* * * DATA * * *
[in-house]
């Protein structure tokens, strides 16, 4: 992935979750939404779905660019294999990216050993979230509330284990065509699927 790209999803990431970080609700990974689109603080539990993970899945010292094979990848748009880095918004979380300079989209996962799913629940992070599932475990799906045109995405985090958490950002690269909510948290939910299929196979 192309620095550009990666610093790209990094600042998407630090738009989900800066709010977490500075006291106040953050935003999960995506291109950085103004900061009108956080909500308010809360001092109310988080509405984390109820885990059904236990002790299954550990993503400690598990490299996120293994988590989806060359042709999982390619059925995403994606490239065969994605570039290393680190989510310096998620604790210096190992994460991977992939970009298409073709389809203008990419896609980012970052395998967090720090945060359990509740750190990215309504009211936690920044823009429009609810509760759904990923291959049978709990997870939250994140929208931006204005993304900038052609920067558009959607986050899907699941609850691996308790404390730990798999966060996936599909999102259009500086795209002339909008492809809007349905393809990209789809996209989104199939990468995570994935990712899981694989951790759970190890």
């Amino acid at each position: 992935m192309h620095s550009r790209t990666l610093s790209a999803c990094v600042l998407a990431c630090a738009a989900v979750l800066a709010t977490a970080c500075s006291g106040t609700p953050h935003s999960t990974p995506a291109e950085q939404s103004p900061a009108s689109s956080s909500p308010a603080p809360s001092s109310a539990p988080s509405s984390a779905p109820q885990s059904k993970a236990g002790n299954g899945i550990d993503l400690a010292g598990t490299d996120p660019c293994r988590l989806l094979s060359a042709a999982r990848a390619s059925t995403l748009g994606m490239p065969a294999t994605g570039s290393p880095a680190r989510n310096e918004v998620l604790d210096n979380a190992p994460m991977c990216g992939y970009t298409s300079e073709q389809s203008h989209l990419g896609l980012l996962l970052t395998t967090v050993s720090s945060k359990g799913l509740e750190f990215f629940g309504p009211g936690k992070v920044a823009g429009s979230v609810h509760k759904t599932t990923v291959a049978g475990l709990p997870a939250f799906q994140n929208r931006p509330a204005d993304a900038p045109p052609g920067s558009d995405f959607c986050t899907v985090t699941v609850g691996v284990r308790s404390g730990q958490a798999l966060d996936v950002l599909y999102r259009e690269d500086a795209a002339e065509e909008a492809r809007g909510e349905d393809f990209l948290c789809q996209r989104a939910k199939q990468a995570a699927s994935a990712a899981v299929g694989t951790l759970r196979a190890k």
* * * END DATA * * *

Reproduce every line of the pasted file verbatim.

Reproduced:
[in-house]
């Protein structure tokens, strides 16, 4: 992935979750939404779905660019294999990216050993979230509330284990065509699927 790209999803990431970080609700990974689109603080539990993970899945010292094979990848748009880095918004979380300079989209996962799913629940992070599932475990799906045109995405985090958490950002690269909510948290939910299929196979 192309620095550009990666610093790209990094600042998407630090738009989900800066709010977490500075006291106040953050935003999960995506291109950085103004900061009108956080909500308010809360001092109310988080509405984390109820885990059904236990002790299954550990993503400690598990490299996120293994988590989806060359042709999982390619059925995403994606490239065969994605570039290393680190989510310096998620604790210096190992994460991977992939970009298409073709389809203008990419896609980012970052395998967090720090945060359990509740750190990215309504009211936690920044823009429009609810509760759904990923291959049978709990997870939250994140929208931006204005993304900038052609920067558009959607986050899907699941609850691996308790404390730990798999966060996936599909999102259009500086795209002339909008492809809007349905393809990209789809996209989104199939990468995570994935990712899981694989951790759970190890």
């Amino acid at each position: 992935m192309h620095s550009r790209t990666l610093s790209a999803c990094v600042l998407a990431c630090a738009a989900v979750l800066a709010t977490a970080c500075s006291g106040t609700p953050h935003s999960t990974p995506a291109e950085q939404s103004p900061a009108s689109s956080s909500p308010a603080p809360s001092s109310a539990p988080s509405s984390a779905p109820q885990s059904k993970a236990g002790n299954g899945i550990d993503l400690a010292g598990t490299d996120p660019c293994r988590l989806l094979s060359a042709a999982r990848a390619s059925t995403l748009g994606m490239p065969a294999t994605g570039s290393p880095a680190r989510n310096e918004v998620l604790d210096n979380a190992p994460m991977c990216g992939y970009t298409s300079e073709q389809s203008h989209l990419g896609l980012l996962l970052t395998t967090v050993s720090s945060k359990g799913l509740e750190f990215f629940g309504p009211g936690k992070v920044a823009g429009s979230v609810h509760k759904t599932t990923v291959a049978g475990l709990p997870a939250f799906q994140n929208r931006p509330a204005d993304a900038p045109p052609g920067s558009d995405f959607c986050t899907v985090t699941v609850g691996v284990r308790s404390g730990q958490a798999l966060d996936v950002l599909y999102r259009e690269d500086a795209a002339e065509e909008a492809r809007g909510e349905d393809f990209l948290c789809q996209r989104a939910k199939q990468a995570a699927s994935a990712a899981v299929g694989t951790l759970r196979a190890k």